Nebraska law can be friendly towards weather-related injury and weather-safety whistleblower claims, but workers should expect extra scrutiny from courts on these types of claims.
Nebraskans started experiencing their first heat wave of the summer this weekend. Most of the state will see temperatures at or near 100 degrees Fahrenheit early next week. Nebraska workers face a mixed bag of news when it comes to state and federal workplace safety laws when it comes to heat.
Good news: Positional risk doctrine and weather-related work injuries in Nebraska.
In Nebraska, a worker who is injured as a result of extreme weather should be able to collect workers’ compensation because the state has adopted the positional-risk test – at least when it comes to tornados. Positional risk means that if you are injured at work because of a general or neutral risk like weather at work, then you can collect workers’ compensation for your injury. Not all states have adopted this rule which makes it harder for those workers to collect workers compensation for heat-related injuries.
Bad news: Heightened causation for heat-related heart attacks in Nebraska
One common heat-related injury is a heart attack. But heart attacks have a more difficult causation standard that typical work injuries in Nebraska. Nebraska typically has what is called contributing factor causation which means that a work injury or working conditions can combine with other personal factors and still be covered by workers’ compensation. But with a heart attack, an employee has to show that work substantially increased the risk of the heart attack. It’s not an impossible standard, to meet but at the very least it can give an insurer/employer the ability to initially deny a heat-related heart attack claim.
Good news: USDOL is pushing a heat standard
In contrast to the Obama administration, the Biden DOL is moving forward with a rule for heat exposure on the job. This is important because OSHA is more likely to sanction employers if they are violating a specific rule rather than the so-called General duty clause.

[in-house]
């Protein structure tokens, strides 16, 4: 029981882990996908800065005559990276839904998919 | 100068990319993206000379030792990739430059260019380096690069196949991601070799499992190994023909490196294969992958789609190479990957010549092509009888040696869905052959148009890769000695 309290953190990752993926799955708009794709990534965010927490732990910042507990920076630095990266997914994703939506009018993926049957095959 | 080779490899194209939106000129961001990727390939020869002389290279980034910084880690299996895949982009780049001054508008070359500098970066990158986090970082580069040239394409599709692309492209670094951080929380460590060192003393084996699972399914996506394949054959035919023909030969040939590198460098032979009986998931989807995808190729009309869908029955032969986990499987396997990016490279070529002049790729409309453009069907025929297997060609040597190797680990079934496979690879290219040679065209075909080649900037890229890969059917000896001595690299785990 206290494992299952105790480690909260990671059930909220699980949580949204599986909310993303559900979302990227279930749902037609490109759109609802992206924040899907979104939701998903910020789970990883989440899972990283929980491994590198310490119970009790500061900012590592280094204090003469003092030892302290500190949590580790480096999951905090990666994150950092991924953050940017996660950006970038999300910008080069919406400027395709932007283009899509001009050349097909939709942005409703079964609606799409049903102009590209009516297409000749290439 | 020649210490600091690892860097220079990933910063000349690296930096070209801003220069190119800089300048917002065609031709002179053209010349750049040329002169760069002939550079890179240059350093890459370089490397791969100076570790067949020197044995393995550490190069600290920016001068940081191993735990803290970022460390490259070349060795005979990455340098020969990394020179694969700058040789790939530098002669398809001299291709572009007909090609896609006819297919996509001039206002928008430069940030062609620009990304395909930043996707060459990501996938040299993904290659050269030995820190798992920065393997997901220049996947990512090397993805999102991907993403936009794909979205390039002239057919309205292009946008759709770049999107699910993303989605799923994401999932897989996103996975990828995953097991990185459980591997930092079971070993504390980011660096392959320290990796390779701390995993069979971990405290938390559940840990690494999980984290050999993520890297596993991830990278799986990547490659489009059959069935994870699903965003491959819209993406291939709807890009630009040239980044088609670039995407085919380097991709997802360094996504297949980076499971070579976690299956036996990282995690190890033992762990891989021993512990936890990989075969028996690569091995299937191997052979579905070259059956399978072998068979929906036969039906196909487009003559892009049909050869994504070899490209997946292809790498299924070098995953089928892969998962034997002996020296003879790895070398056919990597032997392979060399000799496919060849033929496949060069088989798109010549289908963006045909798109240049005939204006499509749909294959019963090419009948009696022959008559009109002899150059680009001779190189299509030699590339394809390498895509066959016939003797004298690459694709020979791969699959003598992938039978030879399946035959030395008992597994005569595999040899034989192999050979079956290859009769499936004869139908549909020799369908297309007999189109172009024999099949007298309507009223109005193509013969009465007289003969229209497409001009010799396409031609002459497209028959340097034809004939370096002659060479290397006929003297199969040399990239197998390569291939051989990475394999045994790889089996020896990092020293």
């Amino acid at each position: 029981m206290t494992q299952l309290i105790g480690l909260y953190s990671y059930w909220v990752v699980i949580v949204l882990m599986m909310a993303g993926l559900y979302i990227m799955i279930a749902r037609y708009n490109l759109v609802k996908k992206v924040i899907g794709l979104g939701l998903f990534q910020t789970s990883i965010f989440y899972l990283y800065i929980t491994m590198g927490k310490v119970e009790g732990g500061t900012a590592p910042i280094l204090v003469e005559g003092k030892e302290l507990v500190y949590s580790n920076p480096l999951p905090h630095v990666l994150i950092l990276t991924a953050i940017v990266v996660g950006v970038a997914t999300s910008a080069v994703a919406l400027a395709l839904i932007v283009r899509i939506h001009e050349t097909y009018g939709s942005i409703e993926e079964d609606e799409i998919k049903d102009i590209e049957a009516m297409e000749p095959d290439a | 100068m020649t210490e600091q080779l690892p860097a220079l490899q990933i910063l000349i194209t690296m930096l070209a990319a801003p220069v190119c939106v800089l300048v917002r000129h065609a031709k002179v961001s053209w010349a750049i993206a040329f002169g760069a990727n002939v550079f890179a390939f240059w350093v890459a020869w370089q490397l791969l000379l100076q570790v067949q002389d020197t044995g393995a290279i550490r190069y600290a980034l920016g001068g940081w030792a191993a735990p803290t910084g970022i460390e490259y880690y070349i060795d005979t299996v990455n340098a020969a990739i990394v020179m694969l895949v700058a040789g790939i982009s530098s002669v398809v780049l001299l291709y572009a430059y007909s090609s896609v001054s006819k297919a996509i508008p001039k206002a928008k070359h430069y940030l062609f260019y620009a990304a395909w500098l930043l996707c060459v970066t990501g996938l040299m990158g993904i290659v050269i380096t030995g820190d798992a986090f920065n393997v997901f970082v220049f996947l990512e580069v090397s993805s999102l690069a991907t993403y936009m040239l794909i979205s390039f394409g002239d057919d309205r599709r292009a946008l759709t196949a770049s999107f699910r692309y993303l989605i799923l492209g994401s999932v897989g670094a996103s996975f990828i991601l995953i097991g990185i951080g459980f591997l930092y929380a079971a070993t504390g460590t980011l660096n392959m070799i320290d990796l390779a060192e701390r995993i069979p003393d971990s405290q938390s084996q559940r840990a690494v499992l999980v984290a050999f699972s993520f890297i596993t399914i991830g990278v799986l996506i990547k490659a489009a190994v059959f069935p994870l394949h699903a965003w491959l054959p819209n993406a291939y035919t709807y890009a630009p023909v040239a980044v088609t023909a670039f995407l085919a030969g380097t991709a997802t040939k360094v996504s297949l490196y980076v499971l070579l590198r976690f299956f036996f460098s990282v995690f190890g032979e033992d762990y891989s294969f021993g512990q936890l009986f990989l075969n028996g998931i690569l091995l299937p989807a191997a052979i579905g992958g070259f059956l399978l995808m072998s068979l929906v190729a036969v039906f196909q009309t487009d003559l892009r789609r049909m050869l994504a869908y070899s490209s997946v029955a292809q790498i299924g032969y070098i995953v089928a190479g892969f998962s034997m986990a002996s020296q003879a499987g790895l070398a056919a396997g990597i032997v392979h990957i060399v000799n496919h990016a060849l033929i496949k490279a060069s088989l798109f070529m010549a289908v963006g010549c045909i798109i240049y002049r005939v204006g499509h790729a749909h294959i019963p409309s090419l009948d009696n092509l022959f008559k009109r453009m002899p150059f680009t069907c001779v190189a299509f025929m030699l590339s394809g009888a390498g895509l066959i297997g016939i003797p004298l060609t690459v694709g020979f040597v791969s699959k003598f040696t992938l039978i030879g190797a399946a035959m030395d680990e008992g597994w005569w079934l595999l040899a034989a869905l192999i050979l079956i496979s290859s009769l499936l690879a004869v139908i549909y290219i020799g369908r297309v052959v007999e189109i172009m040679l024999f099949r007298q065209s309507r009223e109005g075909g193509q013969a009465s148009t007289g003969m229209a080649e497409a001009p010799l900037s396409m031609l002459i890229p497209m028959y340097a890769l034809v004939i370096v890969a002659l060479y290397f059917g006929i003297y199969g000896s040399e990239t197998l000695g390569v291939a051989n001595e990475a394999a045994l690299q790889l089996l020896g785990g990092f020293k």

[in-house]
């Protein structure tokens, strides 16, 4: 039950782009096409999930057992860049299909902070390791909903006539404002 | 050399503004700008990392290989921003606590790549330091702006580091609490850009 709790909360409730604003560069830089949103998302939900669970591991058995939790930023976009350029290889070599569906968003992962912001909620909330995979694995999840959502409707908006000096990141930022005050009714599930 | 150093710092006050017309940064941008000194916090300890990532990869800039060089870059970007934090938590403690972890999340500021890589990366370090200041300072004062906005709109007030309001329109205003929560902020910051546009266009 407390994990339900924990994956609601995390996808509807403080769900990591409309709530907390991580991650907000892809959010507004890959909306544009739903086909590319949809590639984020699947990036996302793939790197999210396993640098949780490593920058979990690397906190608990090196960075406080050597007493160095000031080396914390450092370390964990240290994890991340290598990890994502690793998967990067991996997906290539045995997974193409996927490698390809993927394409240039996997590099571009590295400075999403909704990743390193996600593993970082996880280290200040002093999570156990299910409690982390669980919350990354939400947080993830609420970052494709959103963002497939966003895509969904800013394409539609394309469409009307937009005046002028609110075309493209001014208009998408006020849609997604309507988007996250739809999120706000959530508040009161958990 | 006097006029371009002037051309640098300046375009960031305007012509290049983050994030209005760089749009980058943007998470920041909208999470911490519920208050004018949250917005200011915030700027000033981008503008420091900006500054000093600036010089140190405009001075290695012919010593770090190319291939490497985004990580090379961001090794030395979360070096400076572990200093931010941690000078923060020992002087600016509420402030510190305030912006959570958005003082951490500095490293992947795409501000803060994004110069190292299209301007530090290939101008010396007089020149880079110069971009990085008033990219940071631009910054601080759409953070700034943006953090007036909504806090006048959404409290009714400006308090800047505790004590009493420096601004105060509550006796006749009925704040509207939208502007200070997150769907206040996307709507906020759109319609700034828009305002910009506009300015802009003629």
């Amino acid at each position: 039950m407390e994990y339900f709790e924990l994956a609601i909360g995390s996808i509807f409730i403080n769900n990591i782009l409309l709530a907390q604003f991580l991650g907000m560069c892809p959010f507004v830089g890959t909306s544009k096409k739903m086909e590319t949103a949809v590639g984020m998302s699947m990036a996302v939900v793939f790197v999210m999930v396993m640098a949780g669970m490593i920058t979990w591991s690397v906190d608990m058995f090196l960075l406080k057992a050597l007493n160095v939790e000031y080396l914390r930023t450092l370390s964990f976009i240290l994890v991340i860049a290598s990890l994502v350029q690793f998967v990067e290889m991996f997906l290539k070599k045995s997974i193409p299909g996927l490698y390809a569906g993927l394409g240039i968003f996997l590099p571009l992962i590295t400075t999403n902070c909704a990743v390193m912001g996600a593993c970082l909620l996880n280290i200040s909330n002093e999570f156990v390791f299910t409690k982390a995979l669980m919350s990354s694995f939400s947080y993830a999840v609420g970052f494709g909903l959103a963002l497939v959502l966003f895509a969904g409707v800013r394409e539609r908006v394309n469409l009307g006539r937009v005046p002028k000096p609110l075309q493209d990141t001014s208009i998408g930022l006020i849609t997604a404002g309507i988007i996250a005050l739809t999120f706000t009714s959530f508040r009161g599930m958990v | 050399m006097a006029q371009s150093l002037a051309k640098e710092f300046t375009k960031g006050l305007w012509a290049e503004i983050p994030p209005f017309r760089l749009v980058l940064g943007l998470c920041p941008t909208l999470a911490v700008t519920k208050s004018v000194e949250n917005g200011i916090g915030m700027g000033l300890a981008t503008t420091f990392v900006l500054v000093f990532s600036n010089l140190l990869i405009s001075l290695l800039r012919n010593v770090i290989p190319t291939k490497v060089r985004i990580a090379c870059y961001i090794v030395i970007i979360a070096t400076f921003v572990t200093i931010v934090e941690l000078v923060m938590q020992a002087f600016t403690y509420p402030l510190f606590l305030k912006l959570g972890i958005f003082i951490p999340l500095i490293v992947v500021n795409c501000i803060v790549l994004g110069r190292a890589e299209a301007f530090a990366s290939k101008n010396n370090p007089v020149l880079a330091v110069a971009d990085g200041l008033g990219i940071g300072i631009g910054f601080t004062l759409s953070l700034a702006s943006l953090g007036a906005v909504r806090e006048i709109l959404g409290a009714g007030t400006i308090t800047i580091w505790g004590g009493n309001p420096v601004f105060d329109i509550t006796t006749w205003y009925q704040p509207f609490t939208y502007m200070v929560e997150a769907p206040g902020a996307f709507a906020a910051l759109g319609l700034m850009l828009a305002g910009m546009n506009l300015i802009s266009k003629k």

Bad news: It could take up to 10 years to enact a specific OSHA heat rule
Reporter Mike Elk of Payday Report and former OSHA official turned blogger Jordan Barab have done great writing and reporting about the delays in enacting workplace safety rules through OSHA. In regards to the heat rule, if everything goes right then a heat rule may get enacted sometime in 2027 or 2028. This is likely assuming a second Biden term or that Biden is succeeded by a Democrat in 2025. This isn’t a political blog per se, but those are big assumptions at this point.
Good news/Bad News: Private enforcement via whistleblower laws
However employees who believe that their employer is creating unsafe conditions related to heat can still call OSHA. From my experience, OSHA is more likely to take action if employees are willing to forgo anonymity in their complaint. Forgoing anonymity when making a complaint can also make it easier for an employee to succeed in a retaliation case.
While a general complaint about unsafe working conditions doesn’t always give you a right to sue your employer, employees in certain industries can ask for administrative hearings in retaliation cases. Further, Nebraska has a general whistleblower law that allows employees to sue employers in state court over retaliation.
Again, these cases are stronger if an employee is willing to call OSHA and forgo anonymity. State and federal judges have enacted many hurdles in retaliation cases that make it harder for employees to win these claims. I think part of the reason why judges have thrown up hurdles in retaliation cases is because most employees are reluctant to report misconduct to a government agency and want anonymity when they do. Bluntly, it seems like courts are adopting the “I’m the m-fer who called OSHA!” test for what constitutes a protected activity in a retaliation case.